Statutory Warranties and Limitation Periods in Residential Building Work


The Home Building Act 1989 (NSW) (“the Act”) implies a number of warranties into contracts for all residential building work carried out in NSW. Statutory Warranties are in effect for six (6) years for major defects and two (2) years for all other defects commencing from the date when the work was completed. Generally, owners won’t have any recourse against a builder under the Act for defects arising outside these timeframes.

While the Act requires a written contract for most types of residential building work (namely work valued over $5,000), there is no pro forma or mandated contract required to be used. A written contract however must satisfy the requirements of section 7(2) of the Act which among other things, requires the Statutory Warranties applicable to the work to be included.

Basic residential building contracts are available via the Department of Fair Trading NSW. Residential Building Contracts are also available for members of associations such as the Master Builders Association (MBA) and the Housing Industry Association (HIA). Typically, these form the main residential building contracts used in NSW.

In the recent Supreme Court case of NSW in Onslow v Cullen [2022] NSWSC 1257, the Court had to consider the terms of a HIA residential building contract against competing limitation periods of the Act and the Limitation Act 1969 (NSW).


In Onslow, the builder used a standard HIA contract for residential building work. At clause 39 of the contract, the Statutory Warranties were expressed in accordance with clause 7(2)(f) of the Act. The owner commenced proceedings against the builder for defective works (including for minor defects) more then 2 years after the works were completed but not before the expiry of 6 years.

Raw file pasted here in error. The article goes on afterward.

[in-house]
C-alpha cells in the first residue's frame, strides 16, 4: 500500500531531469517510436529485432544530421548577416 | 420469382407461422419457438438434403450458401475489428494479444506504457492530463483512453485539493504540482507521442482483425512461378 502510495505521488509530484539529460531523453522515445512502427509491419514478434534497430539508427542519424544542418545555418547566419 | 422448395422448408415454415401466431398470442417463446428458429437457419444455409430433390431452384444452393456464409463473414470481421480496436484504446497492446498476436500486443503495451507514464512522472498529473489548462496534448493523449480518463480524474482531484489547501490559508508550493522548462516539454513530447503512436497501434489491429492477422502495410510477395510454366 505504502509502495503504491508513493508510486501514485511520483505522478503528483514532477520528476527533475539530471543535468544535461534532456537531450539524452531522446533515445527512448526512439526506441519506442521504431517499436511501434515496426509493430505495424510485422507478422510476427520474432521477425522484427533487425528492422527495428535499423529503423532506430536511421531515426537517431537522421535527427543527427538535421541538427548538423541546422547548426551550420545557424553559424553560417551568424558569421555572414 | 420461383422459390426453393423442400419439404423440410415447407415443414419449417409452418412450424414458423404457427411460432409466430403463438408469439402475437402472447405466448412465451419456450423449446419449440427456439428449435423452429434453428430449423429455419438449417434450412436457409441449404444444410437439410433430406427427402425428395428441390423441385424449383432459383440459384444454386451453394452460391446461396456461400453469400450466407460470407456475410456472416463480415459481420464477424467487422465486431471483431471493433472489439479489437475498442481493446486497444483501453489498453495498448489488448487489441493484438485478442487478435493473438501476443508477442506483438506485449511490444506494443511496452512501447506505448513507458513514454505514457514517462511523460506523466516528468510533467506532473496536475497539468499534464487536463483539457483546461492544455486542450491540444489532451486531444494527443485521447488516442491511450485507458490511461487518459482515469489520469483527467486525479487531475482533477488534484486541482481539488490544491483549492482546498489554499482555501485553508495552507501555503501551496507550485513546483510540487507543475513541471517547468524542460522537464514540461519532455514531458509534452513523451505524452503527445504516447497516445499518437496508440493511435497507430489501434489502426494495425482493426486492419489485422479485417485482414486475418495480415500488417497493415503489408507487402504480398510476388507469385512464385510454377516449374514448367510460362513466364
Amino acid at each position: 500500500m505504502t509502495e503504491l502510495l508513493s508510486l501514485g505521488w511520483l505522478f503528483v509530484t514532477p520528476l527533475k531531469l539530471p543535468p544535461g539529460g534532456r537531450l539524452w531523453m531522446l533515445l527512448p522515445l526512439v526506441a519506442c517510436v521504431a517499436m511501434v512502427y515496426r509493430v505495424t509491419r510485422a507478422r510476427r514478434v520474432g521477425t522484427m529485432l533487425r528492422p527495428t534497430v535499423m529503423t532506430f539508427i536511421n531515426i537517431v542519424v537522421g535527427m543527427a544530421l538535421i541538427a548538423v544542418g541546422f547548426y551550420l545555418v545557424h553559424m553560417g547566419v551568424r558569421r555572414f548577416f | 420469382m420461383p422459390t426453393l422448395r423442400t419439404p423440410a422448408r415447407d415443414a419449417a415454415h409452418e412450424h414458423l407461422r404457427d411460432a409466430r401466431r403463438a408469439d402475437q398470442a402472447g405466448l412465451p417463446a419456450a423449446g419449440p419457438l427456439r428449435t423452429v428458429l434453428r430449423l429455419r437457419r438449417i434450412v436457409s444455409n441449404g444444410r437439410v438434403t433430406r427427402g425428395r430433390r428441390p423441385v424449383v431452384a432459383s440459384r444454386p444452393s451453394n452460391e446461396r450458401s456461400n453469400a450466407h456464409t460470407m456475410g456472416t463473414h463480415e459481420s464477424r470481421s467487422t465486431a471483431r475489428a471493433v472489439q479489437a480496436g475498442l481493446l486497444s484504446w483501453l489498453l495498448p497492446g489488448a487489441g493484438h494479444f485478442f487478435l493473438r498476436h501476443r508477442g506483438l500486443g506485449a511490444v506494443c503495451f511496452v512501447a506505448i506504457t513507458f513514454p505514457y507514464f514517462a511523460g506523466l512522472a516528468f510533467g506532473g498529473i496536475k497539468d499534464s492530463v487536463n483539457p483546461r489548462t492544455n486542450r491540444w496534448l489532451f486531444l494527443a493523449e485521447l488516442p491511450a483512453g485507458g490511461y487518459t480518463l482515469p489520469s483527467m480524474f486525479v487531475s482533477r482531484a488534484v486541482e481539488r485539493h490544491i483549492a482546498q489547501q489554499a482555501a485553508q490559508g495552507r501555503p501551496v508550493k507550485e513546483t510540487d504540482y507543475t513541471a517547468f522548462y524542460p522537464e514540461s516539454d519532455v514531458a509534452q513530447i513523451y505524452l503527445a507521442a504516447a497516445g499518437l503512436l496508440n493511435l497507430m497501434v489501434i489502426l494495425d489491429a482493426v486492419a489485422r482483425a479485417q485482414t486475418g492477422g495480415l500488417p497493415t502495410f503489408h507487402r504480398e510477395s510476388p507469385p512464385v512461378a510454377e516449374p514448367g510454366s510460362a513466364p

The builder submitted the owner was out of time and the Statutory Warranties afforded under the Act did not apply. The owner maintained that as the warranties provided for in section 18B of the Act were replicated and inserted into the terms of the contract, the owner was entitled to sue for damages for breach of contract, for which the limitation period was six (6) years pursuant to the Limitation Act. In other words, the owner’s claim was a claim for breach of contract and not for breach of statutory warranty meaning the owner’s claim was not statute barred. The Court in the first instance agreed with the owner and the builder subsequently appealed.

Consideration and findings

On appeal (which also involved purported errors with respect to calculation of damages and the application of credits), Adamson J took the view that the Court in the first instance erred for a number of key reasons.

Firstly, proper consideration had not been given to section 7(a) of the Limitation Act which has the effect that, if there is another limitation period specified in another “enactment”, the other limitation period will apply rather than the one specified in the Limitation Act.

Secondly, Adamson J determined that clause 39 was plainly designed to comply with section 7(2)(f) of the Act which holds that the Statutory Warranties applicable to the work must be contained in the written terms. The prefatory (explanatory) words of the clause, “[t]o the extent required by the [Act], the builder warrants that” were deemed significant in this regard.

Thirdly, section 18G of the Act makes it clear that the parties cannot exclude the statutory warranty “to remove the rights of a person” and any provision which purports to do so, is void. It is important that section 18G refers to “rights of a person”. The word “person” in this context includes not only the owners but also the builder.

Key takeaways

Onslow highlights that a contract’s prefatory words should serve to limit any warranty to the extent otherwise provided under the Act. If the terms of a contract are not clear, there is a risk that the builder will be deemed to give additional warranties which may be preferred over the usual (and intended) limitations under the Act.

Careful drafting is required to ensure the requirements of section 7(2) of the Act are satisfied while at the same time making sure that in doing so, a builder is not inadvertently extending or giving further warranties and putting itself in a worse position.